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Bringing the 'Story' Back into 'History'

by Marissa Moss
August 11, 2011
Most students think of history as a boring list of names and dates, a series of wars, treaties, and political events. Many textbooks introduce history in just this way, serving up events as themes. It's no wonder readers aren't inspired.

History is so much more than the dates a particular king reigned or the spread of a particular technology. It's the story of all of us throughout time. Studying history should be like having an adventure in another time and place.

One reason I write historical fiction and biographies is because I want kids to see how exciting real history is. Textbooks may be boring, but going right to original source material rarely is. When I wrote the diary of a pioneer girl taking the Oregon Trail in 1850, I read stacks of pioneer journals, some published, some not. I felt like I was looking over the writers' shoulders, fording rivers alongside them. The result, Rachel's Journal, is meant to give students the same thrill I got, the same sense of being close to an experience that happened in a completely different era.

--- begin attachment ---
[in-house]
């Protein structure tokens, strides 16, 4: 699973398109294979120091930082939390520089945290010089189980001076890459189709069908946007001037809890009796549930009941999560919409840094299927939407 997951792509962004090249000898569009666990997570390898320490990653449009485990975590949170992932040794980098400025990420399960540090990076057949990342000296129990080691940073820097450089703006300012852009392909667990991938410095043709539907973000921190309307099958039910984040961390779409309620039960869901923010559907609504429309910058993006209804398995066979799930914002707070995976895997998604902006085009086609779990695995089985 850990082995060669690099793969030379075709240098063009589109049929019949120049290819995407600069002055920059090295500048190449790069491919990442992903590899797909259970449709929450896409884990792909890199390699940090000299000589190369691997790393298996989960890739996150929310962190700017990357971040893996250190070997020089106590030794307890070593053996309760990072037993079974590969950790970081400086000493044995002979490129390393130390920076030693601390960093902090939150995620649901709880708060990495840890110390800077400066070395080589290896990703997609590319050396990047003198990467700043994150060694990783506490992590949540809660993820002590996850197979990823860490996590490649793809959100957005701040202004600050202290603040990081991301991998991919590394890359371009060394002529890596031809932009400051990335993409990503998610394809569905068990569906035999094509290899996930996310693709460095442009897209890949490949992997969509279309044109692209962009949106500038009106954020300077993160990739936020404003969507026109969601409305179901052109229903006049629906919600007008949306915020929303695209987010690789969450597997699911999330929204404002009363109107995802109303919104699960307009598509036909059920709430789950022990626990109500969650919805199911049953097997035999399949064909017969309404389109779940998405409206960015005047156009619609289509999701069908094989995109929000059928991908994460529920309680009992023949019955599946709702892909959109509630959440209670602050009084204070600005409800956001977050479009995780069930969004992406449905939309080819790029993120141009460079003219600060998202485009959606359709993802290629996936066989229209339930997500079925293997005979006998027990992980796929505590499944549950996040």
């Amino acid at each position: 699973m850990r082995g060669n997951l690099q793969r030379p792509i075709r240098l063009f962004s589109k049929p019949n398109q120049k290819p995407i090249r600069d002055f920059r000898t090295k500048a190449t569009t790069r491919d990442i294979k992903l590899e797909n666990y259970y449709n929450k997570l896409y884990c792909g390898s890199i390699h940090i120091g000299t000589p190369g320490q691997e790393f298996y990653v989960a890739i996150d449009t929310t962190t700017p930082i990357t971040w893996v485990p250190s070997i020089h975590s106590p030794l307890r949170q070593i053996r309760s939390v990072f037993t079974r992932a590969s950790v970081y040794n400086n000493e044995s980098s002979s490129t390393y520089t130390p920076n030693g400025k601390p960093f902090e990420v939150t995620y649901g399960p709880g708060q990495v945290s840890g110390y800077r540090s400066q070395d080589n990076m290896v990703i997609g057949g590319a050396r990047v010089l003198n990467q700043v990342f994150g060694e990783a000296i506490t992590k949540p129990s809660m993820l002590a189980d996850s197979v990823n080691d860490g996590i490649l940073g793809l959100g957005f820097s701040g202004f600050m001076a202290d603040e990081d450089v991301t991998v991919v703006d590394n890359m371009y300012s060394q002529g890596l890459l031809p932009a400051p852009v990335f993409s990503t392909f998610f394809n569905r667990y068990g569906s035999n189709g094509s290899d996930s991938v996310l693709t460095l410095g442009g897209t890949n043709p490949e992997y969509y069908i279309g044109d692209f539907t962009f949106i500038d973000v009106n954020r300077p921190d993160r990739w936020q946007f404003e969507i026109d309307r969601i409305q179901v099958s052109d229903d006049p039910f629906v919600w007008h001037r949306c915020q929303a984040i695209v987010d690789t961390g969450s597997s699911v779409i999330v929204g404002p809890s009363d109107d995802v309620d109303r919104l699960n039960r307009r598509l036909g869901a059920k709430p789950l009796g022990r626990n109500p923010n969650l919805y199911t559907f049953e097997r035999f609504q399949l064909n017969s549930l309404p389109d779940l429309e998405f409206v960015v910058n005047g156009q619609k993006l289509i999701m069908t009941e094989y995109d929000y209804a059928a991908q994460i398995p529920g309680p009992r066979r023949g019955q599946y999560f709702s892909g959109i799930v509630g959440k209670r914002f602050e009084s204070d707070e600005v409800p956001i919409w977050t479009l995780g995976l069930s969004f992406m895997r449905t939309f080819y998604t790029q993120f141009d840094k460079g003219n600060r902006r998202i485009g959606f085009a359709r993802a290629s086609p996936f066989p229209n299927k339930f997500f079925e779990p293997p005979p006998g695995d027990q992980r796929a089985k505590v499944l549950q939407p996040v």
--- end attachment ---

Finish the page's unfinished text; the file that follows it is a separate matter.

The Oregon Trail or the American Revolution are obvious subjects. Every student learns about them, but few are excited by them, despite each having a history that's truly riveting if only it were told like a great story. This is what writers owe readers, what teachers owe students—a sense of the story that tells the history.